ST. PETERSBURG, Fla. -- Florence has weakened into a tropical depression and it will continue to lose its strength this afternoon. Despite the storm weakening, the flooding risk remains extremely high for today with the heavy rain continuing over saturated ground.
- Florence barely moving
- Flooding will likely get worse
- TRACKING THE TROPICS: Watches, warnings, forecasts, spaghetti models
- Storm Season 2018
Florence will continue moving toward the west and then eventually to the northwest today into portions of western North Carolina and Virginia. It will then move into the Ohio River Valley for the start of the week. An increase in storm motion is expected today and tomorrow.
Persistent bands of rain continue to hammer North and South Carolina. Already rainfall amounts of 24-30” have been reported in eastern North Carolina, with more rain likely.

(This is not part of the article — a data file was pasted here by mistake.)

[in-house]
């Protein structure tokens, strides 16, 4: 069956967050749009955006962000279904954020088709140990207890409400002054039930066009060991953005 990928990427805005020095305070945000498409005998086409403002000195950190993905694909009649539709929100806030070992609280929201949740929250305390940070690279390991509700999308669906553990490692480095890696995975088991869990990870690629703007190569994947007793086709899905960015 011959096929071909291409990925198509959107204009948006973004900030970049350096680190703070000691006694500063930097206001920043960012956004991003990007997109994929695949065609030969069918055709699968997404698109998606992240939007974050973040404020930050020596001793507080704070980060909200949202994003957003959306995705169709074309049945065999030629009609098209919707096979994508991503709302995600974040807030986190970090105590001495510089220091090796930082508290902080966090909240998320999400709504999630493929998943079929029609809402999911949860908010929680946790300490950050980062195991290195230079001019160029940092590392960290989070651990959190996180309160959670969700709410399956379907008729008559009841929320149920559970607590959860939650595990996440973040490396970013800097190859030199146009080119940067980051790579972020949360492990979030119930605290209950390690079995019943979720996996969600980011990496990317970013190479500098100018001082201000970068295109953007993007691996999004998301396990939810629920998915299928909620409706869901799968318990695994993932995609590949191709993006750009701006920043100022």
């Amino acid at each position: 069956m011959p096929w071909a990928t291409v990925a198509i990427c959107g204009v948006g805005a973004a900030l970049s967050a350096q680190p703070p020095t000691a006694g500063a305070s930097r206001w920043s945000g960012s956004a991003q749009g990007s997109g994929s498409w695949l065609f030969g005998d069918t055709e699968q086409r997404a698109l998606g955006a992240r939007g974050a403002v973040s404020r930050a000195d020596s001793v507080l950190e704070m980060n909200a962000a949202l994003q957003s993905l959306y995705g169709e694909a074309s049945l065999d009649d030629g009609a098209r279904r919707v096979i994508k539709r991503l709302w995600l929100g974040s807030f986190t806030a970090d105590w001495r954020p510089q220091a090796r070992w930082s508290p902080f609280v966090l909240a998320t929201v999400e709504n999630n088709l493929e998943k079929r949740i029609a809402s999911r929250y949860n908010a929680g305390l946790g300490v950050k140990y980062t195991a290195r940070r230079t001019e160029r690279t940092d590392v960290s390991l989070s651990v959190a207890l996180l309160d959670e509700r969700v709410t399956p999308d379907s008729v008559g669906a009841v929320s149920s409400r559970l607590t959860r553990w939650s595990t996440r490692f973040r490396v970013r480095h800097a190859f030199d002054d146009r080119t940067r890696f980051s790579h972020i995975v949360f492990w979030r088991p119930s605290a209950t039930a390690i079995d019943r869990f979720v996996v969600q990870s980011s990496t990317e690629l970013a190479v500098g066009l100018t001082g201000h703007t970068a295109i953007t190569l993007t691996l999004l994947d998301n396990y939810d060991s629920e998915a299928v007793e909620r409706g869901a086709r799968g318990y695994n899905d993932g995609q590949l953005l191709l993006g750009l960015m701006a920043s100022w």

A Flash Flood Emergency was issued for portions of eastern North Carolina Friday with already some locations exceeding 30” of rain.
The major problem will be lingering flooding from rivers exceeding their banks. Most rivers that will experience major flooding with crest Wednesday or Thursday. This river flooding will compare to the flooding from Matthew and Floyd.
Many roads and neighborhoods are underwater and will be for several days.
Eventually Florence will move out by early in the week.
Swells generated by Florence have been impacting the southeastern US, including Florida. While wave heights continue to drop, a high risk of rip currents will prevail.
HELENE AND JOYCE
Helene is becoming extra-tropical. It is near the Azores. Helene will move off to the north in staying over the eastern Atlantic cooler waters. But it will affect Ireland and the U.K. Sunday night and Monday as a strong low pressure system along a cold front.
Tropical storm Joyce will meander around Helene then move northeast in the east Atlantic and never come close to the U.S.
Atlantic hurricane season runs through Nov. 30.